KUALA LUMPUR (REUTERS) - South-east Asians have united to defend the hugely popular "chicken rendang" that was knocked out of a British cooking competition television show for not being crispy enough, but the longstanding debate on the origins of the dish rages on.
Malaysian-born chef Zaleha Kadir Olpin cooked nasi lemak, a beloved traditional Malaysian dish, served with chicken rendang in the quarter-final of the BBC show MasterChef UK, in which contestants were asked to prepare a meal that was important to them.
The show's judges John Torode and Gregg Wallace turned down the chicken accompaniment saying the skin wasn't crispy, stirring fury on social media and a viral debate in Malaysia, Indonesia, Singapore and Brunei, where the spicy dish is widely loved.
"Chicken rendang should be made authentic. And it is just stupid for it to be crispy," said Mr K.F. Seetoh, founder of Makansutra and an Asian street food expert based in Singapore.
"Saying chicken rendang should be crispy is like saying that hamburgers should be boiled."
Rendang is traditionally made with chicken or beef that is slow cooked with Asian herbs and coconut milk.
Mr Haikal Johari, 41, executive chef of Michelin-star restaurant Alma by Juan Amador in Singapore, said he had never heard of chicken rendang being crispy.
"Chicken rendang is a dish that many of us grew up with. And to have an angmoh (Caucasian) tell us how the dish should be like is a smack on our face," said Mr Haikal.
Malaysian Prime Minister Najib Razak waded into the debate on Tuesday saying no one eats crispy chicken rendang - and veteran leader Mahathir Mohamad for once agreed with his arch rival.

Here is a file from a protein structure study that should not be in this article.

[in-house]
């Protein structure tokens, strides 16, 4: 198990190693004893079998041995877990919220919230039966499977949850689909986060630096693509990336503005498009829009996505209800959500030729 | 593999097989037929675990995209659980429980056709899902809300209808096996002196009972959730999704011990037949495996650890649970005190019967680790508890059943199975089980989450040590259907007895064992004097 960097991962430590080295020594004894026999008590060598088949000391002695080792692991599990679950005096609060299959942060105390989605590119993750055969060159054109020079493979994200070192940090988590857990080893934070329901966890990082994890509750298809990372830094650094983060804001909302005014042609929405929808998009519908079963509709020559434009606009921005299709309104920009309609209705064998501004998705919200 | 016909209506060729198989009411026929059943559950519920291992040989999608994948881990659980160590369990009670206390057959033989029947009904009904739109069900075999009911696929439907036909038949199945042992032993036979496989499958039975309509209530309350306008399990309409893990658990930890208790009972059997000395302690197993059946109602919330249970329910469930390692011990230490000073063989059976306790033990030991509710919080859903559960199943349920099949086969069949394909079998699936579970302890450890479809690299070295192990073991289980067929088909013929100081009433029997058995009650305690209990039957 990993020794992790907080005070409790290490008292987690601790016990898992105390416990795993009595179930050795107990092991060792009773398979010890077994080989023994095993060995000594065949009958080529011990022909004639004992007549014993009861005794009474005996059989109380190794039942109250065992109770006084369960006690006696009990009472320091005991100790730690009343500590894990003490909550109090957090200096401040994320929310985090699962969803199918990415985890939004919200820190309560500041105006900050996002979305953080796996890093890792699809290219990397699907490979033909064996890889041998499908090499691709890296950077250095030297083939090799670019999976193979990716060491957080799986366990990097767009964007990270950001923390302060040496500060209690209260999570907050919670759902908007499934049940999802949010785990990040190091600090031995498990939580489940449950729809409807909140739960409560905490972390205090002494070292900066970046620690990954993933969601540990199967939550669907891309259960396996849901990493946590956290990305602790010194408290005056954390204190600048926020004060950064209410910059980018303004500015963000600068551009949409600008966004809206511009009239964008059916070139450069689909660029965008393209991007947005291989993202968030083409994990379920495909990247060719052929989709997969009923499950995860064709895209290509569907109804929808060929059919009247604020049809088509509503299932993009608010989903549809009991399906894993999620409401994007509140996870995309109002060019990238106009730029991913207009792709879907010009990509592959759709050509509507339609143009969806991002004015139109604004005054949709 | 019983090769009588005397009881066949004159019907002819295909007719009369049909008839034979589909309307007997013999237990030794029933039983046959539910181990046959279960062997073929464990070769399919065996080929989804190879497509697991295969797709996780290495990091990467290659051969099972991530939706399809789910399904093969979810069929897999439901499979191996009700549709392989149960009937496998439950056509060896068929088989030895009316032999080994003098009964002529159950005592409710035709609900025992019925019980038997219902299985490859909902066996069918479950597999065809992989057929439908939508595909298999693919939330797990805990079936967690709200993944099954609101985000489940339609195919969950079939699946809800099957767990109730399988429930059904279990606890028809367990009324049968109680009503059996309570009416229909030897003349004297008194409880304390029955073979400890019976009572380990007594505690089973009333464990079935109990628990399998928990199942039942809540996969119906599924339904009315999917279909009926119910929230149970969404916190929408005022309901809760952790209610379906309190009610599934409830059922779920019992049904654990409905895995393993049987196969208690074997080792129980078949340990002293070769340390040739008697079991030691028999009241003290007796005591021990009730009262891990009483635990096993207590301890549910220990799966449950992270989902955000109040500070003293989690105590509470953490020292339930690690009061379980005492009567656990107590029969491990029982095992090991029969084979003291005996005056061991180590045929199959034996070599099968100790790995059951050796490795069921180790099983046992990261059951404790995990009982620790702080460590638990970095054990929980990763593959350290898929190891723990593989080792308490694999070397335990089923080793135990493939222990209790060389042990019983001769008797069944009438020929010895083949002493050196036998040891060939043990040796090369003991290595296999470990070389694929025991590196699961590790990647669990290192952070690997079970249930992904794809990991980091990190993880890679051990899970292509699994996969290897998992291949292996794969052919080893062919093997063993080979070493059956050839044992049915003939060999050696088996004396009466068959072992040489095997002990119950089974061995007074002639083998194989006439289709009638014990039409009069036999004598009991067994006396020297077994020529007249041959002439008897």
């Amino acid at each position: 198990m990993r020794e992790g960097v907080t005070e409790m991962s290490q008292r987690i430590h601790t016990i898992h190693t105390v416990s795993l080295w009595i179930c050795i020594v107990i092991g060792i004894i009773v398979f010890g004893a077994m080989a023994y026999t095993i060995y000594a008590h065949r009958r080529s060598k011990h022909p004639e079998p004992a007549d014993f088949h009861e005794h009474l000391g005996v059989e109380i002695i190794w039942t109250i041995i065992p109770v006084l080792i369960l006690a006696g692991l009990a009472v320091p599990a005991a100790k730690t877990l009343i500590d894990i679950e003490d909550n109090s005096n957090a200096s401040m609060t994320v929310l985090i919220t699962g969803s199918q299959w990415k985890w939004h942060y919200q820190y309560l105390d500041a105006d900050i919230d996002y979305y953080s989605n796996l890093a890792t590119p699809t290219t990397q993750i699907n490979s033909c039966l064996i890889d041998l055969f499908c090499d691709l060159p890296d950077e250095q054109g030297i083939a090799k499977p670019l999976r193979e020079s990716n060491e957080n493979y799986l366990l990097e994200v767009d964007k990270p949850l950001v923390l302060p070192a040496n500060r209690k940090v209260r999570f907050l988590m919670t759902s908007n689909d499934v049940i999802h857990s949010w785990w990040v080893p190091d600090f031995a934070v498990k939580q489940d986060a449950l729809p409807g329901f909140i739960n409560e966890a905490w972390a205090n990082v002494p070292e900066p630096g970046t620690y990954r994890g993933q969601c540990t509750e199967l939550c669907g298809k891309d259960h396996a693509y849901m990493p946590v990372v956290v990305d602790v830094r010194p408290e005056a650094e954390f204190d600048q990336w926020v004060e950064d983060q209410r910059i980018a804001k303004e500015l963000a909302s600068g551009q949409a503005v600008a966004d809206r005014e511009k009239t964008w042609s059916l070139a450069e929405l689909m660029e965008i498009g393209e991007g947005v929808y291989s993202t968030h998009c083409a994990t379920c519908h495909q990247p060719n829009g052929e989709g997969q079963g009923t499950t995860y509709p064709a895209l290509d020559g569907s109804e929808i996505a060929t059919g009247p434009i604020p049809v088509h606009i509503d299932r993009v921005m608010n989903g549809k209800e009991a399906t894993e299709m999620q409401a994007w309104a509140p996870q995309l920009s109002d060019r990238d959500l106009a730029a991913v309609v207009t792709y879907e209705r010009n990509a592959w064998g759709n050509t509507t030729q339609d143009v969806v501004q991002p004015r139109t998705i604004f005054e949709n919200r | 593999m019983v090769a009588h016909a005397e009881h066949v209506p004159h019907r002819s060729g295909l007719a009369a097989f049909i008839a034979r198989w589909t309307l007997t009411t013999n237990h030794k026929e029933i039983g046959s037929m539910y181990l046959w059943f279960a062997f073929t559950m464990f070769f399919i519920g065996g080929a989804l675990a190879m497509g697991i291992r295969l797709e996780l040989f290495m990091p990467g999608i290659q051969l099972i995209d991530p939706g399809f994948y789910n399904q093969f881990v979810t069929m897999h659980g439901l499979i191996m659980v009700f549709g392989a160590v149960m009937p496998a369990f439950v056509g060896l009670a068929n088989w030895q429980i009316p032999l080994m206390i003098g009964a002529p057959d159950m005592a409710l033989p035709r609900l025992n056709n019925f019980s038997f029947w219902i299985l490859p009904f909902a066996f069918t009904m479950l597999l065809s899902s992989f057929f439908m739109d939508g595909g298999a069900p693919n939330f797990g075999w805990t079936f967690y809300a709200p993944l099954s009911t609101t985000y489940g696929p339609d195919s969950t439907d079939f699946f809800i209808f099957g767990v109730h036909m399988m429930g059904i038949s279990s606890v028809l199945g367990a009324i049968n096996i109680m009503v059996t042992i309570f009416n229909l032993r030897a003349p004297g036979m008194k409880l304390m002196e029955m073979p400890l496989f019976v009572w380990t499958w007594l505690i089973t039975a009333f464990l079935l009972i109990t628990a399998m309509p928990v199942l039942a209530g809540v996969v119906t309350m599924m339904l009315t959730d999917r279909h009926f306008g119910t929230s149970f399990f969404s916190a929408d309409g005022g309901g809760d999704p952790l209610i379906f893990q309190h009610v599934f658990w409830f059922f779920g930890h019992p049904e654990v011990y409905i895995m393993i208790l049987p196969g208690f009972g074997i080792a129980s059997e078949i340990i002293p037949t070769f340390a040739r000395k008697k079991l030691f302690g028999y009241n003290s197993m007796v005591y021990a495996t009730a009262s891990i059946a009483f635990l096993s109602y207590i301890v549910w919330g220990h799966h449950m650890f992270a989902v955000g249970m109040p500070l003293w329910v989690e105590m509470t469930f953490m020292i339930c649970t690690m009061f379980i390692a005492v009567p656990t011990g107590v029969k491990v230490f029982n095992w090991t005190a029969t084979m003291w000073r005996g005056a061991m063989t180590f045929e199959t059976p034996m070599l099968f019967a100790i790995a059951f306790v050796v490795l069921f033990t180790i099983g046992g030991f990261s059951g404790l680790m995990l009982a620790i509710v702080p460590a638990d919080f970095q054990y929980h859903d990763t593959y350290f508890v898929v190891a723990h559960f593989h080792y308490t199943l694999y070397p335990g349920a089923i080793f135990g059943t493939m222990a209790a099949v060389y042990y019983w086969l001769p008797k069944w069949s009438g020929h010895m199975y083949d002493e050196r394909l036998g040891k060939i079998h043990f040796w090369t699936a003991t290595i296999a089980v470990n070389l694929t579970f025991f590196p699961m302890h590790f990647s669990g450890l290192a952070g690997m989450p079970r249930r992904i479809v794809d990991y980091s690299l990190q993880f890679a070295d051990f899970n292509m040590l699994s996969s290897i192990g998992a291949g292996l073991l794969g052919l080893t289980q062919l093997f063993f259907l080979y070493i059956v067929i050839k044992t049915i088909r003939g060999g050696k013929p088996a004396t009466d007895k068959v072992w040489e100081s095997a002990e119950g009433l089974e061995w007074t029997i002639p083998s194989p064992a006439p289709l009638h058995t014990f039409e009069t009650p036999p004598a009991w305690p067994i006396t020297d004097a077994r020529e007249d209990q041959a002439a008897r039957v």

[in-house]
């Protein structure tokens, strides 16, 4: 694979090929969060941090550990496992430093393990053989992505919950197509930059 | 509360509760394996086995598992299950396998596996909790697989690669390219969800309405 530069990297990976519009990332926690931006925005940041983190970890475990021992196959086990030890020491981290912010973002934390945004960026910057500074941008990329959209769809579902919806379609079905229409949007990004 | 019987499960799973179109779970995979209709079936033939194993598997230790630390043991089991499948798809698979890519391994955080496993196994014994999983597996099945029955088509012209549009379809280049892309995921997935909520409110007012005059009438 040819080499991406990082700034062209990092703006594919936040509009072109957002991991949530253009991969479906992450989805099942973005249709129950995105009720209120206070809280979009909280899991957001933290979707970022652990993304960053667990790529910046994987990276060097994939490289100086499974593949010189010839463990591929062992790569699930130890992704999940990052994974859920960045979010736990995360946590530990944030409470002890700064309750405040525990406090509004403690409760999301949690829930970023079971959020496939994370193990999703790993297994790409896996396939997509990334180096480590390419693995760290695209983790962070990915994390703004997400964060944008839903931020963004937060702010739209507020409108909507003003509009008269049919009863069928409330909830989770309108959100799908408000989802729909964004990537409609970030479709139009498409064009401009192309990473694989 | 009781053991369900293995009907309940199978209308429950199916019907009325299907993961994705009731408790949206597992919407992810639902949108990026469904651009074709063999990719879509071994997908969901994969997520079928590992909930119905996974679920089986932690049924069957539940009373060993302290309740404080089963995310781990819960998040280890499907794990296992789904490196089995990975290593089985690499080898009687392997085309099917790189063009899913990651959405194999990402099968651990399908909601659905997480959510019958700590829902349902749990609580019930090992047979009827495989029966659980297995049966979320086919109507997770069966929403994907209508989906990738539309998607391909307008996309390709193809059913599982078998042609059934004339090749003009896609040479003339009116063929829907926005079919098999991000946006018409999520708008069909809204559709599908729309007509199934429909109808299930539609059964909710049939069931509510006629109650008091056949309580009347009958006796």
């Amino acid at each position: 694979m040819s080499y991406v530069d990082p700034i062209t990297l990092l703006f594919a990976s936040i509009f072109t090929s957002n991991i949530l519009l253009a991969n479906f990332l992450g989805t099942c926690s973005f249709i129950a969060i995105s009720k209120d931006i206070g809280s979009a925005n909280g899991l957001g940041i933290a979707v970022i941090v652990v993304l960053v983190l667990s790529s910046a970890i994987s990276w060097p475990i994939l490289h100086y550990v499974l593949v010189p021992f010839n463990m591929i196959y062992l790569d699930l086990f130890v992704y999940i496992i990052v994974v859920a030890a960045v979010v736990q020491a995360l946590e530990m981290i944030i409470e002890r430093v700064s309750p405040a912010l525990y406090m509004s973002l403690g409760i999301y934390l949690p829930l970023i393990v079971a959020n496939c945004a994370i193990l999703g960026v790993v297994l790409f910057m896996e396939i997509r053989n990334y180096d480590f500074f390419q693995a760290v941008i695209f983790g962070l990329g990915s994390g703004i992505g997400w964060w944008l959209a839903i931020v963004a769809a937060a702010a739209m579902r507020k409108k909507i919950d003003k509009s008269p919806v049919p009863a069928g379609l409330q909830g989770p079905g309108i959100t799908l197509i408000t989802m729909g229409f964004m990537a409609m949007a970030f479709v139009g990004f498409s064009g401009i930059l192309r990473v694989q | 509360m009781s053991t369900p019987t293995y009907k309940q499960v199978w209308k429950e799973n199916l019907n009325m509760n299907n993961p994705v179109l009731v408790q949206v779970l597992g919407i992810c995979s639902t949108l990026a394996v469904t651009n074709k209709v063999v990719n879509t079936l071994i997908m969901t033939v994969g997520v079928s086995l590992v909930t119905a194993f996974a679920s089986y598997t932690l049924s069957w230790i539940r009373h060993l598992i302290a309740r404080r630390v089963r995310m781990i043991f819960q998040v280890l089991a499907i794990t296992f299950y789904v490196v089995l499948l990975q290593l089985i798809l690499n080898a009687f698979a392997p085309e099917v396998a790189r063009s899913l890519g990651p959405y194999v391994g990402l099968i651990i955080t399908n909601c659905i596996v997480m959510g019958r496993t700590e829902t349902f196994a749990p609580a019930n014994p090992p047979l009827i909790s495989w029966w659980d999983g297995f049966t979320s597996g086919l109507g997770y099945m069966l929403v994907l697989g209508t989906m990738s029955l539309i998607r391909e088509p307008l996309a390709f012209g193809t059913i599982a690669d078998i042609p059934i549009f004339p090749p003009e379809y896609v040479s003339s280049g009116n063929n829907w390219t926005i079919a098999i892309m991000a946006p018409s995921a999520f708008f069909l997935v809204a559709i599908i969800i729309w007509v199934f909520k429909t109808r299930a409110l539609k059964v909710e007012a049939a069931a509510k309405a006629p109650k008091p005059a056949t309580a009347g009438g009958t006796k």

A hashtag "gastrodiplomacy" was soon trending along with "rendangate".
Corporates were not to be left out.
In a cheeky Instagram post with a bucket of their classic fried chicken, KFC said: "The only thing that should be crispy is our fried chicken."
Regional ride-hailing service Grab offered promotions, asking users to tweet #RendangIsNeverCrispy.
However, the jury is still out on which country owns the dish, with neighbouring Indonesia also claiming it. Some suggest the first version of rendang was in Padang, West Sumatra, Indonesia, some 600 years ago.
Mr Torode riled Malaysians by suggesting on Twitter that chicken rendang was from Indonesia, and ending his tweet with "namaste", an Indian greeting.
"I don't know what's wrong with these Malaysians keep saying Rendang theirs, it's like the Koreans claiming Japanese ramen," said one post on Twitter. Many other Indonesians were quick to agree.
Mr Haikal from Alma said there were different versions of the dish.
"In the region and the Malay archipelago, it (rendang) is made by different people including Singaporeans, Malaysians, Indonesians, and even in Thailand, there is a dish called massaman, which actually tastes really similar to the chicken rendang too," he said.